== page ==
FYI: [ALSC-Forum] OPEN LETTER TO ICANN AND ALSC

toshimaru ogura (by way of chiari mario <Mario.Chiari@isoc.it>) ogr a NSKNET.OR.JP
Lun 12 Nov 2001 14:37:49 CET


OPEN LETTER TO ICANN AND ALSC

Internet Corporation for Assigned Names and Numbers
4676 Admiralty Way, Suite 330
Marina del Rey CA 90292-6601

Dear At Large Study Committee and ICANN board members,

Your organization recently issued a Final Report on ICANN At-Large
Membership. When I read the report, I was very astonished to find that
it
quoted me in a way that completely ignored my actual opinions. Instead,
the
document used my comments to justify various voting restrictions. I am
writing to tell you that I find this to be really unfair.

The portion of the report that particularly concerns me reads as
follows:

"The ALSC is concerned by some evidence that the very low entrance
barrier
in last year's At-Large election may have resulted in a large enrollment
of
people who were not actively interested in ICANN, but who enrolled only
because it was easy, or who were 'encouraged' to do so simply because of
nationalistic competition.

"For example, Toshimaru Ogura, author of 'Japanese Experience about
ICANN
Election Campaign,' states, 'It was clear they disregarded the intent of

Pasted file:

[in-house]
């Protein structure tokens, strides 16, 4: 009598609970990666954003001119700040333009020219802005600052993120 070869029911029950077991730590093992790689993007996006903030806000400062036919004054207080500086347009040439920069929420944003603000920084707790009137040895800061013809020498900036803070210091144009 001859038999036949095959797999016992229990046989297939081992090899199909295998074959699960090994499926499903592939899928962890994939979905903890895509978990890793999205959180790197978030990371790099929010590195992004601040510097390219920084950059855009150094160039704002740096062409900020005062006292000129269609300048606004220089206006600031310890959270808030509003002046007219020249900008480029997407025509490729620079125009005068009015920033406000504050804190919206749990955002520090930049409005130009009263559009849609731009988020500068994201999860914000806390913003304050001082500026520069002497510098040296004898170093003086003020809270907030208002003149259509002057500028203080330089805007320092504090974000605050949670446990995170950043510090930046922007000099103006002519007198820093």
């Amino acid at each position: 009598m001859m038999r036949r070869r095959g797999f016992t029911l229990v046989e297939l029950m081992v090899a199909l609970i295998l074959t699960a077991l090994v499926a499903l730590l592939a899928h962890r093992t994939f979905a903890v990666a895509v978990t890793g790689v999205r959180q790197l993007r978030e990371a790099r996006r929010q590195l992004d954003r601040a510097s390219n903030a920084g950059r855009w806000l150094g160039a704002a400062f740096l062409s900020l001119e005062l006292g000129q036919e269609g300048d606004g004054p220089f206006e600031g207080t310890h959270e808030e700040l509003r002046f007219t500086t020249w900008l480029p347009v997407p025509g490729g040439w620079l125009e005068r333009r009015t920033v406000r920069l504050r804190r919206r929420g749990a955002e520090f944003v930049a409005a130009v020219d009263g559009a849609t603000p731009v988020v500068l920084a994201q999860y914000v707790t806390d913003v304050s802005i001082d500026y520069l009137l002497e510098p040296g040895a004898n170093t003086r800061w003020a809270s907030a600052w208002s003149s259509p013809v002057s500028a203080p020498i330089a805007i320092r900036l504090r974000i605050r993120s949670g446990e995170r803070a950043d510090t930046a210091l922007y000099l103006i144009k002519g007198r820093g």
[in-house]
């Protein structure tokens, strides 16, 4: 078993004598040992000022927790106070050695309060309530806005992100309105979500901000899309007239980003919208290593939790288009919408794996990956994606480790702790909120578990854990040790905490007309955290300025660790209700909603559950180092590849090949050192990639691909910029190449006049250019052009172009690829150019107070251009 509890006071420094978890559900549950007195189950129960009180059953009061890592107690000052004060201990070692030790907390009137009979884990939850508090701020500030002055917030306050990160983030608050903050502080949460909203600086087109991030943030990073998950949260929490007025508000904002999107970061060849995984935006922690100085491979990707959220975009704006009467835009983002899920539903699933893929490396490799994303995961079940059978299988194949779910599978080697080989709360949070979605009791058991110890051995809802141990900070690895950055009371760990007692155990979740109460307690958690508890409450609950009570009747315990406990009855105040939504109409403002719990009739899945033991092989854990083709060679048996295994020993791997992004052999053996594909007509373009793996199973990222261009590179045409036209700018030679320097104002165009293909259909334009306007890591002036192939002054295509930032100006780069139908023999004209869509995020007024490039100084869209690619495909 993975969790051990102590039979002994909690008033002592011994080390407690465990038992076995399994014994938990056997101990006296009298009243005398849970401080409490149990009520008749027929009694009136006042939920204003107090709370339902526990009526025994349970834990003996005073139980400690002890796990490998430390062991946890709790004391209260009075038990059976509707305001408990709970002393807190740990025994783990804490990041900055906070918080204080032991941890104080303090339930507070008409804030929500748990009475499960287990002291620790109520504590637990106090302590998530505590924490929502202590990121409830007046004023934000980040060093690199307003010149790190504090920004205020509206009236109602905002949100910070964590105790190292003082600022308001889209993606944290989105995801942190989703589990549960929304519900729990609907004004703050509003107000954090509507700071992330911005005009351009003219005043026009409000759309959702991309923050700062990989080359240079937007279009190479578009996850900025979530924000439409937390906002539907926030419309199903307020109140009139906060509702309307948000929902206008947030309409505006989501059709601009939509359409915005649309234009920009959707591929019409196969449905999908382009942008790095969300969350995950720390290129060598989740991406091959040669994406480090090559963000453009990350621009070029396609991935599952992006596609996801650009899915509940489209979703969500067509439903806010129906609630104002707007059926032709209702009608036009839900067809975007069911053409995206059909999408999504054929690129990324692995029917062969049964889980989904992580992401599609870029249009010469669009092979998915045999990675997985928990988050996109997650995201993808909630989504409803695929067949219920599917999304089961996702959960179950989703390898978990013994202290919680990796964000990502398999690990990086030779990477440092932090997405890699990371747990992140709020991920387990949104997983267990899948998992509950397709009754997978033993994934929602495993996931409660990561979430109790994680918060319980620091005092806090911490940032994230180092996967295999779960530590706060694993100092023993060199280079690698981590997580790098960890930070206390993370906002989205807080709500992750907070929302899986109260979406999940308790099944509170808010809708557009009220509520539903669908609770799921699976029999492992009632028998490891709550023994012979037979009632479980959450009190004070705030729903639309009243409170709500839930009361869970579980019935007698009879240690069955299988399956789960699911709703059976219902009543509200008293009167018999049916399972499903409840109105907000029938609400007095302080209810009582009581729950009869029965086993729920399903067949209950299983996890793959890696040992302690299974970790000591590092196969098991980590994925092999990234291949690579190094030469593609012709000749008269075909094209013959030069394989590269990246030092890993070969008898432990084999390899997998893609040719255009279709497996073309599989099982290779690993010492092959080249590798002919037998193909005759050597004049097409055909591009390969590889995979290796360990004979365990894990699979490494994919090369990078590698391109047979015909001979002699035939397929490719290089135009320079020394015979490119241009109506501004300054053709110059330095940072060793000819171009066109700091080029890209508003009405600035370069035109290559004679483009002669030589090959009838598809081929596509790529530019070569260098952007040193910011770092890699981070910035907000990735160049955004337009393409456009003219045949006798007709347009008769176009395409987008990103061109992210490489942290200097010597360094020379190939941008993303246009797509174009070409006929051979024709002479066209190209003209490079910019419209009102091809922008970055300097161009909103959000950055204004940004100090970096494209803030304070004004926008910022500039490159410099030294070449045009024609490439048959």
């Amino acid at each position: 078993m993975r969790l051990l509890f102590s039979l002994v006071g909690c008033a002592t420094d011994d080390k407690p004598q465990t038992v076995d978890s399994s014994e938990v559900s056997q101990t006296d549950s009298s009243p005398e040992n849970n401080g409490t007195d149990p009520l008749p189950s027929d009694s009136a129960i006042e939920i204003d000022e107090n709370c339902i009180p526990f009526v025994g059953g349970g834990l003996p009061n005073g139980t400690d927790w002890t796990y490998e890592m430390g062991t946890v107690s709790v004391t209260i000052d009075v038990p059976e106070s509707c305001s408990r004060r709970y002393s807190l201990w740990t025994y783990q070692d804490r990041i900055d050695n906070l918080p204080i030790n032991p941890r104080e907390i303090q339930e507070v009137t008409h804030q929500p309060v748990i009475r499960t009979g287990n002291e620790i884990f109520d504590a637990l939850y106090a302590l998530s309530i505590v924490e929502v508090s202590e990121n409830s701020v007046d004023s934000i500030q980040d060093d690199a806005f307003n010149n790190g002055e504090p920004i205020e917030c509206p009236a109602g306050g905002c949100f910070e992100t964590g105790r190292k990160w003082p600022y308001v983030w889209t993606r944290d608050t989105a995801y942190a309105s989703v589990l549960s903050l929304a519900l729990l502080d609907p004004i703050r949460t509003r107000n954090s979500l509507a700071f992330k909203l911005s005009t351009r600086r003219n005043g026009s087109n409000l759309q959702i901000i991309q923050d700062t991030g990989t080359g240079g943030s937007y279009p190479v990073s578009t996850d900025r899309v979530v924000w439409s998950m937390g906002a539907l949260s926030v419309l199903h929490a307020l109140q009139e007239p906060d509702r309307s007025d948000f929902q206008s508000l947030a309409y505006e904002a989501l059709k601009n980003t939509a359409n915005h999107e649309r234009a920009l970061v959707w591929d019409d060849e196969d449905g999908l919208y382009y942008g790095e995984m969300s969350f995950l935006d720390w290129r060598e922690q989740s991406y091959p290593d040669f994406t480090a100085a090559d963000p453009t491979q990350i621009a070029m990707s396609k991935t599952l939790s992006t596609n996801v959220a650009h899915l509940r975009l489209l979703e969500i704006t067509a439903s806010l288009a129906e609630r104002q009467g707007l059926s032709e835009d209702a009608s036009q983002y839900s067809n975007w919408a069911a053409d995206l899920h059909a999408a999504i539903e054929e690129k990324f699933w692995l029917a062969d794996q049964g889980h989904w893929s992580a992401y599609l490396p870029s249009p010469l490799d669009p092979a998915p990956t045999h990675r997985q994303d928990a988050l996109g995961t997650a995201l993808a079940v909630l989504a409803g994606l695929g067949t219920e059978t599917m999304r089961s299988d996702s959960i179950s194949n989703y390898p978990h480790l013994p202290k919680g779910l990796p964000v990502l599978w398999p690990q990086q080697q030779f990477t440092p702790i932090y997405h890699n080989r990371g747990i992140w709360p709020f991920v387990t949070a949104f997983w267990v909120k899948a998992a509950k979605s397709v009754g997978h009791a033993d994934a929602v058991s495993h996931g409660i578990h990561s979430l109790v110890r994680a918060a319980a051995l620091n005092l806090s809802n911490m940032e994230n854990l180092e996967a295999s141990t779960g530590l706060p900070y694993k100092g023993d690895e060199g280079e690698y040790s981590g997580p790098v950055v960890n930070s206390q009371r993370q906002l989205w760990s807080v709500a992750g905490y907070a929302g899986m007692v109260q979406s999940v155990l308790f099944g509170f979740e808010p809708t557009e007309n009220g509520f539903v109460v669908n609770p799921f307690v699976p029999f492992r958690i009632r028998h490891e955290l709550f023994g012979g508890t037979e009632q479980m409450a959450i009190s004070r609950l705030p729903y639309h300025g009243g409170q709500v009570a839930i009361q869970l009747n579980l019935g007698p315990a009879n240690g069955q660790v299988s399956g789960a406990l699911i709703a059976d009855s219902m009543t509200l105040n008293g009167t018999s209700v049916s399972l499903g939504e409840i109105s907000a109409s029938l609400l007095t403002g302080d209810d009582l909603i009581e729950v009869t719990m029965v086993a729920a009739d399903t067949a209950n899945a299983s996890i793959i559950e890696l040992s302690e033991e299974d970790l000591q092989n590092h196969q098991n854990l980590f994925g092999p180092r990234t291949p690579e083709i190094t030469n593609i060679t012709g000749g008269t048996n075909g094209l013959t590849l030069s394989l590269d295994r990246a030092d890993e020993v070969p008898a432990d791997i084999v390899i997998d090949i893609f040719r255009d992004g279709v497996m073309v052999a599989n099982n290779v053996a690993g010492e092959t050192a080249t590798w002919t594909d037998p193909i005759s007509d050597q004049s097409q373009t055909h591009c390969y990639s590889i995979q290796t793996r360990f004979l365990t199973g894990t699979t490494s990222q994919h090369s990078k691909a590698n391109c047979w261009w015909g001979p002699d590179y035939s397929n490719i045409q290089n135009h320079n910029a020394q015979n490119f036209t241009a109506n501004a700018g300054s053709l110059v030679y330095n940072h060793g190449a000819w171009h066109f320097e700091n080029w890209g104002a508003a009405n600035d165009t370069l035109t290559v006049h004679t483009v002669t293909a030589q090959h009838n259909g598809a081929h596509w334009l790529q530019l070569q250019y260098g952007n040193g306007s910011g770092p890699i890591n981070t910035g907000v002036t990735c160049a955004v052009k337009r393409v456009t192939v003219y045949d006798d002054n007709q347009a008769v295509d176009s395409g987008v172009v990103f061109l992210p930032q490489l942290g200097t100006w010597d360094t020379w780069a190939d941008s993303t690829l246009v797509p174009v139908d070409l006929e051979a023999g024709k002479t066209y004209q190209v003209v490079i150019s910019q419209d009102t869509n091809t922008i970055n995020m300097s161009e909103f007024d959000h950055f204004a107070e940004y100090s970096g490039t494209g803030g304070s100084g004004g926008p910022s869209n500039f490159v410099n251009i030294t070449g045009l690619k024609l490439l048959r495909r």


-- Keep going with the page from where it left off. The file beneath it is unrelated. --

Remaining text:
ICANN's election, and that JIF [Japan Internet Forum] was set-up at the
direction of MPT [Ministry of Postal and Telecommunications] to get a
Japan
(not Asia) Board Member. Private sector was involved in the JIF at the
direction of the MPT. The private sector and the government are not
separate
in Japan; only excluding government is not enough. Several ISP's in
Japan
developed a campaign for ICANN elections. A special web page was created
to
promote Japanese votes. Several companies directed their employees to
register. For example, according to an internal document from Hitachi
Corp.,
it was assigned to produce 1500 registrations, and management assigned
three
registrations for each office and section, and required a registration
report to meet quota.'

"Domain name ownership, cost and verification, and membership fees may
help
deter problems such as nationalistic competition and involvement of
disinterested individuals, as well as the establishment of election